“They sent you home to rest, and you put it in the background of your mind; but it was not like a bodily fatigue from which you could completely recover, it was a sort of damage to your essential being,” Lewis wrote.
“Never,” he added, “once you had been through it, could you be quite the same again.”
Wars never truly end for those who fight in them. That’s especially true when it’s so easy to rejoin the life you left behind as if the war never happened at all—or isn’t still going on.
It can leave the Ukrainian soldiers’ heads spinning when they return to what feels like normal, peacetime life after only a few hours by car or train from the artillery attacks and sniper fire.
“Before the war, my grandchildren liked to cuddle with me,” Vasyliyovych, the 62-year-old Ukrainian soldier and grandfather of six, said. “And now I’m afraid that when I have bad dreams … I’m afraid that I’ll hurt them.”
In Ukraine, for those not living in its grip, the war has become something to somberly shake your head at during a news report, and then forget about as you go on with your daily life.
In Kyiv, one would hardly know this is the capital city of the country in which Europe’s only ongoing land war exists.
The ballet theaters are full, and movie theaters are playing “Kong: Skull Island.” Hip speakeasies are popping up across the city, where bearded, tattooed hipsters make craft cocktails and jazz bands take to the stage. Ukrainian Fashion Week was held in Kyiv in February. There are new art spaces popping up across the city, as well as trendy new fusion restaurants.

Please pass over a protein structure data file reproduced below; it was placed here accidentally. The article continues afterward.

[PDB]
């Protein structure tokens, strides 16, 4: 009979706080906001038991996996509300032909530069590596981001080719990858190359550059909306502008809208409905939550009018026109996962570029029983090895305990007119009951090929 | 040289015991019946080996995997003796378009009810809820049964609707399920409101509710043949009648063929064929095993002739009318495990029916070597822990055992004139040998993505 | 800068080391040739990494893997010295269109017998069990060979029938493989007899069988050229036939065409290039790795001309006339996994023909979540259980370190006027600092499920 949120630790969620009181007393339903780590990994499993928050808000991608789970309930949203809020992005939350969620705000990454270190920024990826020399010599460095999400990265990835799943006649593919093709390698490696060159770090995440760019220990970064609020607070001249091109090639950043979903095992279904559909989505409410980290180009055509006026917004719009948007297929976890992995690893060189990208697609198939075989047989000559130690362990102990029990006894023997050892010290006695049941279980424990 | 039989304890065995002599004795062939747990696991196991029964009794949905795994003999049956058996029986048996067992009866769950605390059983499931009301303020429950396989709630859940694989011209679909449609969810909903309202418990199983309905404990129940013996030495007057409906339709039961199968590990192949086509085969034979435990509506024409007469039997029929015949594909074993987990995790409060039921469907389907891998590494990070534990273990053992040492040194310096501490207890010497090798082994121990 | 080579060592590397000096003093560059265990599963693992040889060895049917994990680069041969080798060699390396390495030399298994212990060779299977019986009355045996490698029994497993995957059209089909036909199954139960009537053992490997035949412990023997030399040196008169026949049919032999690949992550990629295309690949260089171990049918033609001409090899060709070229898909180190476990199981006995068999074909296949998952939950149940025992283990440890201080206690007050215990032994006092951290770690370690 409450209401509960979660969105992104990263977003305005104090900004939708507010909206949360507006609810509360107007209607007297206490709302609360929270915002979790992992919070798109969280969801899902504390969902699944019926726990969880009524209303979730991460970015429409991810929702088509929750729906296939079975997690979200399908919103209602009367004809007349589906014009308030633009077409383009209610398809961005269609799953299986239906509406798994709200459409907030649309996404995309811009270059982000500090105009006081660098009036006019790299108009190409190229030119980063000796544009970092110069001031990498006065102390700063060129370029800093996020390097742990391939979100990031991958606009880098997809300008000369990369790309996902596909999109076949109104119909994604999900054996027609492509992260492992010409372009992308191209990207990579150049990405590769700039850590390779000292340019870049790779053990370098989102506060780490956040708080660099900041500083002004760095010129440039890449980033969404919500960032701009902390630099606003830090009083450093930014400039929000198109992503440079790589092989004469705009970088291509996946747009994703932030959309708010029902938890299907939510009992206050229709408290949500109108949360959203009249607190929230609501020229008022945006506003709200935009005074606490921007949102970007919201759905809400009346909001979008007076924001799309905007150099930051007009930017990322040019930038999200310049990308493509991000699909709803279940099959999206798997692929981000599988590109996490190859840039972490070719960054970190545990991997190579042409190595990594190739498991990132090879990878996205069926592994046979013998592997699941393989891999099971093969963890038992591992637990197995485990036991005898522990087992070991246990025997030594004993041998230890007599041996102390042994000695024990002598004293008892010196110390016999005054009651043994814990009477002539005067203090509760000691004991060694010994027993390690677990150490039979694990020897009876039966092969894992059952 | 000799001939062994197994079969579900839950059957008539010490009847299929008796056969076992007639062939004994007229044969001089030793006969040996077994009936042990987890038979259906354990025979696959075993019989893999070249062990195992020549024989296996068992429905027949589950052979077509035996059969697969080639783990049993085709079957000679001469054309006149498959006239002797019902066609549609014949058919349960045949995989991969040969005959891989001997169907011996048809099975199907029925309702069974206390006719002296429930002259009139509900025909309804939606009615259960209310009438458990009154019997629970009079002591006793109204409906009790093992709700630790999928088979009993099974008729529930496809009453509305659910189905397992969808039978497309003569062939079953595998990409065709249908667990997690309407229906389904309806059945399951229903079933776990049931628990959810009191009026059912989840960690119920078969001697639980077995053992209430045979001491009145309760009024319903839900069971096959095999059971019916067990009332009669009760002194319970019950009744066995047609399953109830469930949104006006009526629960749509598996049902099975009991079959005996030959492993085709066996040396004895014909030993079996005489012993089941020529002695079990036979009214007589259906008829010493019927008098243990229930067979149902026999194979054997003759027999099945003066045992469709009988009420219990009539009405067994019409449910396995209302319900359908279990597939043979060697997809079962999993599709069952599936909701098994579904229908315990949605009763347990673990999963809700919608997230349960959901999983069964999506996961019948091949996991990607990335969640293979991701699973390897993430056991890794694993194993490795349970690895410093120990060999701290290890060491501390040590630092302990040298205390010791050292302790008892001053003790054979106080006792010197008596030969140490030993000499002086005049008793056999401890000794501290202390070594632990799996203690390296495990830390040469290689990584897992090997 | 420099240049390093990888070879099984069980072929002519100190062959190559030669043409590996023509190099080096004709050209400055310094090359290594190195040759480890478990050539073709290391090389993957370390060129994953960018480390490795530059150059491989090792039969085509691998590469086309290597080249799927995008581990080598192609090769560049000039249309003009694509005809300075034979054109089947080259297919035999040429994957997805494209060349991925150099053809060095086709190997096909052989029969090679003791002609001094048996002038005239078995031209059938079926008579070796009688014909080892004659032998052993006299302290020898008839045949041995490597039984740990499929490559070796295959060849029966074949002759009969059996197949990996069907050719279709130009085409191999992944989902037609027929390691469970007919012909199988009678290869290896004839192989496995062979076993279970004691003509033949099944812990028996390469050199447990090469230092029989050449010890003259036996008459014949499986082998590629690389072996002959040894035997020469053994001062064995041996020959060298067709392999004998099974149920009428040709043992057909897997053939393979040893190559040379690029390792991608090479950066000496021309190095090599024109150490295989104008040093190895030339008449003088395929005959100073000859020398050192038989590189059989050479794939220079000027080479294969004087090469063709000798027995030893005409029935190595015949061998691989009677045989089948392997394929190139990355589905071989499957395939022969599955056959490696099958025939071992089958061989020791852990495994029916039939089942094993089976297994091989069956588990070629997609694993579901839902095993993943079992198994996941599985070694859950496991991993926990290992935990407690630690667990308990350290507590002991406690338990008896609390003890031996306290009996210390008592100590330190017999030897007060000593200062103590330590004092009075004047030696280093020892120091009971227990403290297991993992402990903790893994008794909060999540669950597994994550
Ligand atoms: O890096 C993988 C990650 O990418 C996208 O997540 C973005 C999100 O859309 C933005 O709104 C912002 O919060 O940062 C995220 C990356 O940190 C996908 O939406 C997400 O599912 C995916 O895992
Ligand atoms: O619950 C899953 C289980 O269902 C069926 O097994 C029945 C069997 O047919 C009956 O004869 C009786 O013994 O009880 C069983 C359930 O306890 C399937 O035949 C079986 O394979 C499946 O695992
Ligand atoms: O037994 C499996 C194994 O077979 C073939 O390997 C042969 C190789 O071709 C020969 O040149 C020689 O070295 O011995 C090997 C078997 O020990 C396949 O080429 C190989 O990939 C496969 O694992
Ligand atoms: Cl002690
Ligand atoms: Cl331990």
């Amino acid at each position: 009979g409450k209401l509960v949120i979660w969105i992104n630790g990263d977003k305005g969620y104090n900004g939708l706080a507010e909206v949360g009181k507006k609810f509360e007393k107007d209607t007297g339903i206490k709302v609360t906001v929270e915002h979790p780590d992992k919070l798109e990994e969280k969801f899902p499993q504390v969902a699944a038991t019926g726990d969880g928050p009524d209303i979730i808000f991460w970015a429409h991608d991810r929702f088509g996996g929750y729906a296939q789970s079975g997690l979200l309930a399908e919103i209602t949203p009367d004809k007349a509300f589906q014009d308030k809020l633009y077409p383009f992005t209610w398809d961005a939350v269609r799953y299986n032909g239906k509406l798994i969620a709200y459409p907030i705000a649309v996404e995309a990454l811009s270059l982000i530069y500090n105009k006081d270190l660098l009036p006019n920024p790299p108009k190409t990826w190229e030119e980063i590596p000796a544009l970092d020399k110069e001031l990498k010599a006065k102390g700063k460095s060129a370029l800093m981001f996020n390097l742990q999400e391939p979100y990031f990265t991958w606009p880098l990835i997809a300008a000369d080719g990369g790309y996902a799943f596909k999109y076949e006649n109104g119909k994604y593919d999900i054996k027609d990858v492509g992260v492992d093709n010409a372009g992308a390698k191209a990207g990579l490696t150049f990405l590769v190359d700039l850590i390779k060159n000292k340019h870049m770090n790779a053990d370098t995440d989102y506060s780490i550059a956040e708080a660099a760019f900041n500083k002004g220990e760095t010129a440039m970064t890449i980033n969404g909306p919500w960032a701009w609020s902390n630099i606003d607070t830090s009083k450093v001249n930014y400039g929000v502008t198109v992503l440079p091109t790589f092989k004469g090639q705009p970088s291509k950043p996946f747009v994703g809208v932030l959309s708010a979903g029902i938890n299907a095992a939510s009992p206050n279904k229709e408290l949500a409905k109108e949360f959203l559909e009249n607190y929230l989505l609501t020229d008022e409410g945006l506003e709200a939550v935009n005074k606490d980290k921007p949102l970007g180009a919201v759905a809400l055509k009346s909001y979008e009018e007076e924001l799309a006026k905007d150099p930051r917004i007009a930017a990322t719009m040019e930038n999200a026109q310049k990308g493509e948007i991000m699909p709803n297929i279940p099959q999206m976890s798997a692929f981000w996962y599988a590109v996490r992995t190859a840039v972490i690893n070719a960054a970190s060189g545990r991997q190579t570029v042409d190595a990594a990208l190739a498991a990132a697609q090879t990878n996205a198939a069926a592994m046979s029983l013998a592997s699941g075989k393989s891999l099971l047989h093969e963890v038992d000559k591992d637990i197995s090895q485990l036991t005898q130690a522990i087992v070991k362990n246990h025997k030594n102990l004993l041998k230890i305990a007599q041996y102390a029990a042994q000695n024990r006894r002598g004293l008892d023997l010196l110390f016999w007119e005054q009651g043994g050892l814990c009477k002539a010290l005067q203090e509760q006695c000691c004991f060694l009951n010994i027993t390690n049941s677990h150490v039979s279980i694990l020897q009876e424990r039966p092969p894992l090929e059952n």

For many returning soldiers, they see life outside the war zone as evidence that many Ukrainians have forgotten about the war before it has even ended.
“How can they be laughing and smiling when there is a war going on?” Bernatovich said while he was home in Kyiv on leave in 2015. “It’s like I’m in another world, or I’m in a dream and tomorrow I’ll wake up and be back in Pisky.”
In the war zone, the Ukrainian soldier’s day-to-day existence is mainly consumed by two priorities: not dying, and performing the day-to-day chores required to sustain their Spartan way of life.
A soldier’s value is not simply measured by his or her combat skills. In this war, it’s equally as important to be handy as it is to be deadly.
Unlike in the U.S. military, which has specialized career fields for things like civil engineering, medical care, and food preparation (or contracts these duties out to civilians), among Ukrainian front-line units these tasks are every soldier’s responsibility.
Most soldiers live in homes or buildings they have requisitioned for military use. Throughout the ghost towns they are fighting to defend, they forage for food, water, and scrap material useful for survival.
Someone in each unit has to be able to dig an outhouse, do the laundry, hook up a generator, or, as is the case for the 92nd Brigade outside Marinka, illegally tap into the local power grid to draw electricity.
You have to know how to dig a well for fresh water, and prevent pipes from freezing over in winter.
When a soldier is wounded, and the engine to the old, beat-up pickup truck you use to ferry casualties to the nearest hospital refuses to start, you have to be able to pop open the hood and get the engine going, or your friend dies.
When the enemy attacks, do you know how to properly warm up the engine to the 1970s-era armored personnel carrier that could be your one shot at survival? Can you change a flat tire by yourself?
Can you troubleshoot a malfunctioning radio, or make an ad hoc repair to a worn-out mortar tube while under fire? Can you tell by its sound if an artillery shot is incoming or outgoing? Do you know how to dig a combat trench, or pile up debris in front of the door to your dugout to stop artillery shrapnel from spraying inside and killing everyone?
There are a few scattered troops who have an iPad or other tablet loaded with digital maps overlaid with enemy and friendly positions. But most soldiers still use paper maps. After three years of war, these maps are crumpled and smudged with years of erased and redrawn symbols.